Winning the Euroscript Competition was the easy part. Next came a string of rewrites and learning how to deal with an intensive development process which made me feel challenged, elated, baffled, and conflicted by turns.
The first script report from Fenella Greenfield arrived in August 2008 and was a shattering experience. It consisted of a shortish report plus an annotated script with Fenella’s notes scribbled in the margins and across pages. I had a curious reaction to seeing huge lines drawn through whole sections of the script. It was as if she had planted a series of incendiary devices at strategic points and then detonated them. At first I was devastated and thought I had to start over, but when the smoke and flames cleared I could see what remained. She had ripped out everything that was unnecessary and left the good stuff intact.
It’s a bit like when you’ve broken a leg or your nose and it hasn’t set right, so they have to break it again in order to fix it. Ouch!
It also made me realise how cavalier I had been towards the feedback I’d received in the past. It was too easy to walk away from it and think, “Well, that’s just your opinion.” Now I was locked into a feedback loop. My back was against the wall and I couldn’t escape. I had to address the failures in the script. I had to take my writing seriously and I didn’t know if I was up to the job.
It became clear that, in places, I had focused too much on plot and not enough on character development. Although the main characters of Calum and Anya were fascinating, they tended to veer ‘off-character’ at times. The story worked best when the two damaged individuals at the heart of the story were forced together even as they tried to keep apart from each other emotionally. This was highlighted by the way they struggled to communicate – Calum is taciturn and insular, while Anya’s English is minimal.
“All brilliant films have, at their heart, a powerful relationship which develops during the course of the story… You have the kernel of this in your story, but you need to spin it out more and trust what you have.” – Fenella.
There was also some restructuring work to be done. In this draft I had a scene early in act 2 with Katerina (Anya’s sister), which showed her situation in the Edinburgh brothel. Fenella put a line through it, saying “we need to use the forest sequences for emotional development and change and engagement.” The Katerina scene took us away from the action with the main characters. So I cut it and changed the shape of the story so we don’t meet up with Katerina until Anya does in act 3. This meant that, emotionally, we stay with Calum and Anya on their journey, and it also gave the reunion between the sisters more impact when it finally happened.
My main task for this draft was to focus on Calum and his relationship with Anya, and to think of the through-line of the story not as plot but as an emotional journey. The plot is just a device to take the character on this internal ride. I had to think about what the character’s goals were and:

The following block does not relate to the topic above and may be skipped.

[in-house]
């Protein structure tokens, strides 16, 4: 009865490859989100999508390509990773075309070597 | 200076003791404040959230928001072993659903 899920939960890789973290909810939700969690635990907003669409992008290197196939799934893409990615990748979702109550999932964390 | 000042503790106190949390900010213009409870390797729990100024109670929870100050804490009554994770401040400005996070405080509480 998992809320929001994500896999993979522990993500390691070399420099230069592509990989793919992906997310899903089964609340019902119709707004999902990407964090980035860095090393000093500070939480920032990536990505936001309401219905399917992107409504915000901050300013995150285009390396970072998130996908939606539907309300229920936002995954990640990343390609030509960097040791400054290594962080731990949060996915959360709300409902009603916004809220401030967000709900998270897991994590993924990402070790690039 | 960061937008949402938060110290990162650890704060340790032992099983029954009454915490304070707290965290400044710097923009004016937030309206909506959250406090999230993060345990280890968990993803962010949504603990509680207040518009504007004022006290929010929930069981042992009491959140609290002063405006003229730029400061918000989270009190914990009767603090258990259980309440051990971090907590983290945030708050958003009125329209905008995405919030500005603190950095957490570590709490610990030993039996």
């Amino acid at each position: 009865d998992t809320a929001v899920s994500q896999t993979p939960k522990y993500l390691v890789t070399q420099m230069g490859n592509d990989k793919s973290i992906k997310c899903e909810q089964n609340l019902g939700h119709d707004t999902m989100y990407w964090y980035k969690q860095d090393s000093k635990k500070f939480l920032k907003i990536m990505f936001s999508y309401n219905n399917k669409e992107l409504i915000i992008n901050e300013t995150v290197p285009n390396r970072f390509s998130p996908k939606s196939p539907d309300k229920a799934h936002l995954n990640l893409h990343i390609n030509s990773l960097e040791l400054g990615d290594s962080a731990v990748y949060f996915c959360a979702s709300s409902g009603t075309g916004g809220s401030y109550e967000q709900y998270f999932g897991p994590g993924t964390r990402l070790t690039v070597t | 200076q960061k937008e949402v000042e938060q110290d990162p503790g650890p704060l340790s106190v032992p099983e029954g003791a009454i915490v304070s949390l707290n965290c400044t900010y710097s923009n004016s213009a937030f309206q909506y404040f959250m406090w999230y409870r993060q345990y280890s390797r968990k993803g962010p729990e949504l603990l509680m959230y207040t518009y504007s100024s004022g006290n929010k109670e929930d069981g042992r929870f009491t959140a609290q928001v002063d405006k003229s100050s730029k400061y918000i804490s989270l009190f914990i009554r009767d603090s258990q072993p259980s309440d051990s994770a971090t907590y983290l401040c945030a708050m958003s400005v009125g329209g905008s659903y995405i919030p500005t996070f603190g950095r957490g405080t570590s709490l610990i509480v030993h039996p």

“be careful of what people are feeling and why at any given moment.”
One moment in the script stands out: it’s at the midpoint – Calum and Anya have just escaped into the hills where Tam Eden (the bad guy) can’t follow them, a storm rolls in over the forbidding landscape and Anya goes into labour. Calum has to deliver Anya’s baby sheltering from lashing rain and gale force winds under a flimsy tarpaulin. I cut the scene just as the baby’s head appeared, jumping to the next sequence. This is what Fenella wrote in the margin:
“You need to connect PLOT with an emotional development BEAT – don’t cut at the point just before he’s LEARNING something. We need to see how this powerful event is affecting him emotionally and changing him as a human being.”
Many of the notes in the script were questions regarding clarity – pointing out description or dialogue that wasn’t clear enough, or just plain confusing. I needed to do a lot of work to clarify the subplots with the Eden brothers, make their relationship clearer and show how their criminal business operation worked.
“A script is the tip of an iceberg; we see 10% but we need to know that underpinning it is 90% of worked-out facts.”
Believability was a problem here too, and Fenella asked me to make the bad guys “less evil with a capital E.” On top of this I was still making it too easy for my protagonist and antagonist to get what they wanted. There were too many unlikely coincidences so I had to work harder to make my characters work harder to find things or achieve their goals.
Here’s an example from act 1 where Tam arrives at Calum’s shack in search of Anya. You’ll notice at this point Tam was called Tim – I changed his name in a later draft; ‘Tim’ felt like the wrong name for such a nasty character. In this first extract Calum is way too cooperative:
And so on…
This is the rewritten scene – Tam (Tim) has to work harder to get Calum to open the door, and Calum refuses to even admit that he’s seen Anya:
And so on…
I completed the rewrite by the end of September 2008, and hunkered down to wait for the next script report, which we’ll look at in part 3.
>Read the rest of this series here
Image: Mick Gallagher